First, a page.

So much importance is placed on appearance nowadays it isn’t surprising to see how we are as a country seeing unprecedented levels of mental illness, especially in the young. So many young people of both sexes who tell themselves ‘I hate what I see in the mirror’. It’s everywhere, the constant objectification of people down to how they look, not their achievements. I’ll give you an idea of what I mean; if you read the Daily Mail online on the right hand side of the screen there is ALWAYS a long list of mini-articles, usually celebrity focused. But what you’ll notice is the wording they use, it’s so-and-so shows off their slender pins, their pert derriere, their ample assets or how their body has snapped back in some ridiculously short time after giving birth. It’s insane. Amal Clooney, an extremely successful human rights lawyer, is often reduced to just being slender, shapely or leggy. She gets snapped by paparazzi in New York leaving the office and is anything said about what work she’s doing? No, it’s comments about how she’s putting on a leggy display in a fetching red dress.
They are not the only culprits. We see it everywhere. As a culture we are entirely too focused on what people look like, judgement is passed on body shapes, choice of clothes, tattoos and piercings. We look and we assess the quality of the person before they’ve opened their mouth.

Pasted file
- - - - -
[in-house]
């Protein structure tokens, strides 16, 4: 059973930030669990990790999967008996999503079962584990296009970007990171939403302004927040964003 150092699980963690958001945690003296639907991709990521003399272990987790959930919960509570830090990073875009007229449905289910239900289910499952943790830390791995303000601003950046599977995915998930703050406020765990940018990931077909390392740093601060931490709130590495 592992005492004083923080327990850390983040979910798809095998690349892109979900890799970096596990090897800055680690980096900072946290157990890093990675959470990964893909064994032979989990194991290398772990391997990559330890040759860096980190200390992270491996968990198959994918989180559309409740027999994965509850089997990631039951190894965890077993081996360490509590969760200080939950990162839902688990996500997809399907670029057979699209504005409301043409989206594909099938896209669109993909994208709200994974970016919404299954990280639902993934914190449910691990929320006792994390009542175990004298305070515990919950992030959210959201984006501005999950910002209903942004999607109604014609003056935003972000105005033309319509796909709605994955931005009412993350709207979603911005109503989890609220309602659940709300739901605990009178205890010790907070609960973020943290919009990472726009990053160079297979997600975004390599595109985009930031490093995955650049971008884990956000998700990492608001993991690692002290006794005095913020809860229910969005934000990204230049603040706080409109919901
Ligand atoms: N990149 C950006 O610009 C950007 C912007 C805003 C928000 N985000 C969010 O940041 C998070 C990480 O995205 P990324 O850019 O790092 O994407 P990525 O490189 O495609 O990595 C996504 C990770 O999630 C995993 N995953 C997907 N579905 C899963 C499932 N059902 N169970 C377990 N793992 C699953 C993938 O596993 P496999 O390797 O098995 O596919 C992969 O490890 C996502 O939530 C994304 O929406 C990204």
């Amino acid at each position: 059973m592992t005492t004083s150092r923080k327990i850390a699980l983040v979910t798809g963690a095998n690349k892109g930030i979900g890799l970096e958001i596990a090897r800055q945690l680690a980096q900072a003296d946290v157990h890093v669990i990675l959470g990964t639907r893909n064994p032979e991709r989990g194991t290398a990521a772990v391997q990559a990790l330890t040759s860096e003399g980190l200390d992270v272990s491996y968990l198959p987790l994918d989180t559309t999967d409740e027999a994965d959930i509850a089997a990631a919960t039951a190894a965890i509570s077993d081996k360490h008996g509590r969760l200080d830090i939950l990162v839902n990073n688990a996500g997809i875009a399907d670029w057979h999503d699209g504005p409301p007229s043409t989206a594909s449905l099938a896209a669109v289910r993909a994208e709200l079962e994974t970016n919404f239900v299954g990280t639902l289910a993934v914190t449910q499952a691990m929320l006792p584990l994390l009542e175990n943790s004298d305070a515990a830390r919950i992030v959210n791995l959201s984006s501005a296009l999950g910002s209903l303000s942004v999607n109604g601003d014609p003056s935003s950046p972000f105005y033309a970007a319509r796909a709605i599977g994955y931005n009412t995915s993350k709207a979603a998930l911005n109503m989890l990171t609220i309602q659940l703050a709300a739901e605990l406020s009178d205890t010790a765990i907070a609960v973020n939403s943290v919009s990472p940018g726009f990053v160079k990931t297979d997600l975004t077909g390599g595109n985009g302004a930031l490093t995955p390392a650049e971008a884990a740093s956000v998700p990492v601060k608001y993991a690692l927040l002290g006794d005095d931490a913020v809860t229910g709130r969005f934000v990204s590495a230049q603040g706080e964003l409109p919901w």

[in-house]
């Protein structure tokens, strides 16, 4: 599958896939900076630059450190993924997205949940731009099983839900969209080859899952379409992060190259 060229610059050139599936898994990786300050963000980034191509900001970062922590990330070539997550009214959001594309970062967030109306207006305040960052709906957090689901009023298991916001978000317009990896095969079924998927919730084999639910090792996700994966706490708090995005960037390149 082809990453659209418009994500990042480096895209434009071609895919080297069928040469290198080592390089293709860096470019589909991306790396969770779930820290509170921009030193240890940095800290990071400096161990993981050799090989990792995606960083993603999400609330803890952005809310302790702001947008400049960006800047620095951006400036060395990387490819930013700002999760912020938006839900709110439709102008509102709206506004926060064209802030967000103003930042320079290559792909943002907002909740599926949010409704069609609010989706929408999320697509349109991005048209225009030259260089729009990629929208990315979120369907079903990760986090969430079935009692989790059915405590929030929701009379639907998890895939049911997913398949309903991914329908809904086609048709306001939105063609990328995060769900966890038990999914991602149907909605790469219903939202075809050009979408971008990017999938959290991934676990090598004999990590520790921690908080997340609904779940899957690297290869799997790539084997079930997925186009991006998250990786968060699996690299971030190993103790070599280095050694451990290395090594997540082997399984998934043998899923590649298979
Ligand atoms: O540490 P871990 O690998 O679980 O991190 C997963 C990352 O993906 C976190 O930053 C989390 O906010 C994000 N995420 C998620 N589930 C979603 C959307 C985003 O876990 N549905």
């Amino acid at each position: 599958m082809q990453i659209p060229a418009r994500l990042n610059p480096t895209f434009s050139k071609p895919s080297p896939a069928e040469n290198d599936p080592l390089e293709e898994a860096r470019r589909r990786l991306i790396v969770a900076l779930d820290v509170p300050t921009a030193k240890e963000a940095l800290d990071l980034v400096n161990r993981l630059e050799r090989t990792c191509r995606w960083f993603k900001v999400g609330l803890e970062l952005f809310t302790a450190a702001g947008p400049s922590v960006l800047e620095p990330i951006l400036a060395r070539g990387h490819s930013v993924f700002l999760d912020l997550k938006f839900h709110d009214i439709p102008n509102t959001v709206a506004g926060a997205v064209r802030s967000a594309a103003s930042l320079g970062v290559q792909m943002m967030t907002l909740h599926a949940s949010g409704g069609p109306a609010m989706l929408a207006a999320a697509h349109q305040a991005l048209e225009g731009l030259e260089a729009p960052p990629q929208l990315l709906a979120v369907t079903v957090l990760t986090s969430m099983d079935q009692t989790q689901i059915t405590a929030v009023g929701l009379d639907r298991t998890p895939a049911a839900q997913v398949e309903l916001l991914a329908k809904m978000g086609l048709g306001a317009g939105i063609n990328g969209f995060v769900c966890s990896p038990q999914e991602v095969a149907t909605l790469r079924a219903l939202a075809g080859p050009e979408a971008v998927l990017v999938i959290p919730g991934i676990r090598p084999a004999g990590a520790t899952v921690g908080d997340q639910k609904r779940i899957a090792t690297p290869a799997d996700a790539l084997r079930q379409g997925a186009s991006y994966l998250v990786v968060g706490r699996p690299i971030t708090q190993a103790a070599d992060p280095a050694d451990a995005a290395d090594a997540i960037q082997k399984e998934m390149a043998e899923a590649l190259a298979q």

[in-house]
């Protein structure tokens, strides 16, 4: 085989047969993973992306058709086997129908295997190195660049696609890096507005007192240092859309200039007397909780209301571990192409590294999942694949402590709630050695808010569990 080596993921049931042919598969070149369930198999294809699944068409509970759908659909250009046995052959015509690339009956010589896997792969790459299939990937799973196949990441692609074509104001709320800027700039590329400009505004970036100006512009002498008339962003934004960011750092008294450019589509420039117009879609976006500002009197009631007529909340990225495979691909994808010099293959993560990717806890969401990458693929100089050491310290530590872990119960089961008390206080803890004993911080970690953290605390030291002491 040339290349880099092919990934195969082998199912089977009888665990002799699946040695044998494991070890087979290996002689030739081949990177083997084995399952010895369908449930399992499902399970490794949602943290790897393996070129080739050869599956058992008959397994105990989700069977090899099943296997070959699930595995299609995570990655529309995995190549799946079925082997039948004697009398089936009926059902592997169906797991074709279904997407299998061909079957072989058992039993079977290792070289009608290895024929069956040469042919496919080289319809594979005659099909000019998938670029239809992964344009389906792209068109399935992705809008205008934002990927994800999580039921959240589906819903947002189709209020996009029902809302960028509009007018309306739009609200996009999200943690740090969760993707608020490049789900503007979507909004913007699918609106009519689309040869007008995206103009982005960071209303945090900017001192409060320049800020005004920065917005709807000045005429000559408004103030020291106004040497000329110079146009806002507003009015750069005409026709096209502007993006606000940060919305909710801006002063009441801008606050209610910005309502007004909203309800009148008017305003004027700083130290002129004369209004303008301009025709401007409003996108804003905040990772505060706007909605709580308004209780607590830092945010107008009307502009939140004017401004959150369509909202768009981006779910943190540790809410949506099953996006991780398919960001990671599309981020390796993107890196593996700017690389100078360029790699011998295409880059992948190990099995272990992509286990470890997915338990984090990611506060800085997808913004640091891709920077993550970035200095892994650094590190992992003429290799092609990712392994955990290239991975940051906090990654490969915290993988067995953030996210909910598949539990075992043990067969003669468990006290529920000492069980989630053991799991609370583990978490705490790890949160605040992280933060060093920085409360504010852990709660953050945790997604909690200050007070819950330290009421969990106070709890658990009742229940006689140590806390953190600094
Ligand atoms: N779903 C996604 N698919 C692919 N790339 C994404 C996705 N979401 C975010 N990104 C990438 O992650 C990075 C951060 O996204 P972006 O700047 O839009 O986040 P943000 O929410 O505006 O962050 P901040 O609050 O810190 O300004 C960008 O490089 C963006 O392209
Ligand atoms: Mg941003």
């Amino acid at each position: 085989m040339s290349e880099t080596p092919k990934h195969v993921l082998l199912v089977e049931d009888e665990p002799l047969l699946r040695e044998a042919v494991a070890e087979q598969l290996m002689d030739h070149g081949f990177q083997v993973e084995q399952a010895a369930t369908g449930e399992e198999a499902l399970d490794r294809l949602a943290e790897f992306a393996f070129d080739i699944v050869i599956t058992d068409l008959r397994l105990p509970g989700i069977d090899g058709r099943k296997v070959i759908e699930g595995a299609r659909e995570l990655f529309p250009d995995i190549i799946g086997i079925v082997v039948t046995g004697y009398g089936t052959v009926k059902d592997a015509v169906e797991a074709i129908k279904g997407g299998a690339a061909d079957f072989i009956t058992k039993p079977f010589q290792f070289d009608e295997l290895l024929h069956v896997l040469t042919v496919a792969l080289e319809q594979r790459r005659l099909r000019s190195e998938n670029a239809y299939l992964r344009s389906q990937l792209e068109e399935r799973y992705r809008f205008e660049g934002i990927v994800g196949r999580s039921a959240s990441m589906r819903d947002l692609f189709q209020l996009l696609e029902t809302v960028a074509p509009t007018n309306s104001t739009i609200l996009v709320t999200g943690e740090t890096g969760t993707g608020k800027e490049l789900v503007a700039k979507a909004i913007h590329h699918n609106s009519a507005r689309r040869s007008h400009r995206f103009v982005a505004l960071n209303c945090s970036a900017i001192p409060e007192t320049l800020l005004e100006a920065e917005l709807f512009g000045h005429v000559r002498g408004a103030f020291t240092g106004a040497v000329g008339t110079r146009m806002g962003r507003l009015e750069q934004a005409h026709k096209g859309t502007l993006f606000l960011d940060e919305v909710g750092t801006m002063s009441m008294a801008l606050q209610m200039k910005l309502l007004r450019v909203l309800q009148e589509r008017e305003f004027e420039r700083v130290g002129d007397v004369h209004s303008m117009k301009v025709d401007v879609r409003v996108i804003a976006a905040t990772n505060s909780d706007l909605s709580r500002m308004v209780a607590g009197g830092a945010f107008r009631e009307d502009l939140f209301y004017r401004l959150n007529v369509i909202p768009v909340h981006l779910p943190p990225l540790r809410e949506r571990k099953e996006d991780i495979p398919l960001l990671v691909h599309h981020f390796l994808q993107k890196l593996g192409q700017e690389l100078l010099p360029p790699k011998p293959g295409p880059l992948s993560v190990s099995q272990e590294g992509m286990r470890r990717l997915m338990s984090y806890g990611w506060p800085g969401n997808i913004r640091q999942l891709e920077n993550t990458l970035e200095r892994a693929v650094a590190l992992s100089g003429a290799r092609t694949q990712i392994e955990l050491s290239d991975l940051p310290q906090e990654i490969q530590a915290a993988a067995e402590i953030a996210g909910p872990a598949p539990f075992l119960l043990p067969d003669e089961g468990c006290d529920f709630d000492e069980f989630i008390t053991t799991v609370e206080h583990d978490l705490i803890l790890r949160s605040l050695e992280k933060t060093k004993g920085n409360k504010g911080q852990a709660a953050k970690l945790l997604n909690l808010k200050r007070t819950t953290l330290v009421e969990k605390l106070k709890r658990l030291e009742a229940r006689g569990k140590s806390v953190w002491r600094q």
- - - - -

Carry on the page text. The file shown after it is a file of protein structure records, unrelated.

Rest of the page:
I Hate What I See in the Mirror, but I’m Learning to Love who’s Inside
When I say that I hate what I see in the mirror I am not referring to the person inside. I hate my packaging. Sometimes that hatred can be turned against the core of who I am, when depression is in full control I believe my failures are every part of my life. I will evaluate myself as a poor mother, a flawed human being with little to offer the world.
This is not true. It is the lies my own version of the ‘dark passenger’ tells me. In the same way a person suffering from anorexia is led to believe they are overweight when they are not, depression convinces that we are totally and utterly worthless in every arena of our lives.
With all these mental health conditions we are battling an incredibly powerful and devious enemy: our own minds. To fight back against that voice is incredibly difficult, especially alone. Which is why we ran this eating disorder awareness week. Too many people are struggling alone, believing the voice in their mind. But with the voices of Hope Virgo, Elle Rose and Hannah Brown and ours I hope you will have a greater insight into how that voice lies.
You are more than your packaging. If the voice in your head is not showing you some love, is evaluating you just by what it sees, remember there is always someone who loves what you see as flaws. My daughter and son love me, they just see their mum who will do anything for them. They don’t see the flubbery mess I see myself as. EVERYONE has beauty to them, we are unique, creative and wonderful creatures, we just need to learn how to love what truly matters and quieten the voices both inside and out that tries to convince us otherwise.